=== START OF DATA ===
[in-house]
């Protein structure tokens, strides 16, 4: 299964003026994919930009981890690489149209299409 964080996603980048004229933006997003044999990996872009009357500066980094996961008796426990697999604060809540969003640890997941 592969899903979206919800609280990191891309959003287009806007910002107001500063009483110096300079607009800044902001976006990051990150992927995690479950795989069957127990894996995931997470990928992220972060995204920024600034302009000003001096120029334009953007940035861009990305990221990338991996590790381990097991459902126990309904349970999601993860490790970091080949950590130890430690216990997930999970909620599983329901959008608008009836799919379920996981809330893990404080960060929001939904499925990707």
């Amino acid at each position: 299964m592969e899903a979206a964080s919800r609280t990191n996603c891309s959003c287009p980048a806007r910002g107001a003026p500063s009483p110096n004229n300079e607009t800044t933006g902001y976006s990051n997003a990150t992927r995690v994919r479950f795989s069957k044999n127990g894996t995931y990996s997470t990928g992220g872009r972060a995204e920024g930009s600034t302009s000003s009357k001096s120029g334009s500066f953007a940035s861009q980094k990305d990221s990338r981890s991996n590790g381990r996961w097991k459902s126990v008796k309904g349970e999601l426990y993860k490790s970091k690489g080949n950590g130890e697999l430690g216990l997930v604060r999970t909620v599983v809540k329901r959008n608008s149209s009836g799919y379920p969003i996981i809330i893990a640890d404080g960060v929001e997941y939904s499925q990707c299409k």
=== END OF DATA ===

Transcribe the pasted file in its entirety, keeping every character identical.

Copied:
[in-house]
């Protein structure tokens, strides 16, 4: 299964003026994919930009981890690489149209299409 964080996603980048004229933006997003044999990996872009009357500066980094996961008796426990697999604060809540969003640890997941 592969899903979206919800609280990191891309959003287009806007910002107001500063009483110096300079607009800044902001976006990051990150992927995690479950795989069957127990894996995931997470990928992220972060995204920024600034302009000003001096120029334009953007940035861009990305990221990338991996590790381990097991459902126990309904349970999601993860490790970091080949950590130890430690216990997930999970909620599983329901959008608008009836799919379920996981809330893990404080960060929001939904499925990707």
């Amino acid at each position: 299964m592969e899903a979206a964080s919800r609280t990191n996603c891309s959003c287009p980048a806007r910002g107001a003026p500063s009483p110096n004229n300079e607009t800044t933006g902001y976006s990051n997003a990150t992927r995690v994919r479950f795989s069957k044999n127990g894996t995931y990996s997470t990928g992220g872009r972060a995204e920024g930009s600034t302009s000003s009357k001096s120029g334009s500066f953007a940035s861009q980094k990305d990221s990338r981890s991996n590790g381990r996961w097991k459902s126990v008796k309904g349970e999601l426990y993860k490790s970091k690489g080949n950590g130890e697999l430690g216990l997930v604060r999970t909620v599983v809540k329901r959008n608008s149209s009836g799919y379920p969003i996981i809330i893990a640890d404080g960060v929001e997941y939904s499925q990707c299409k």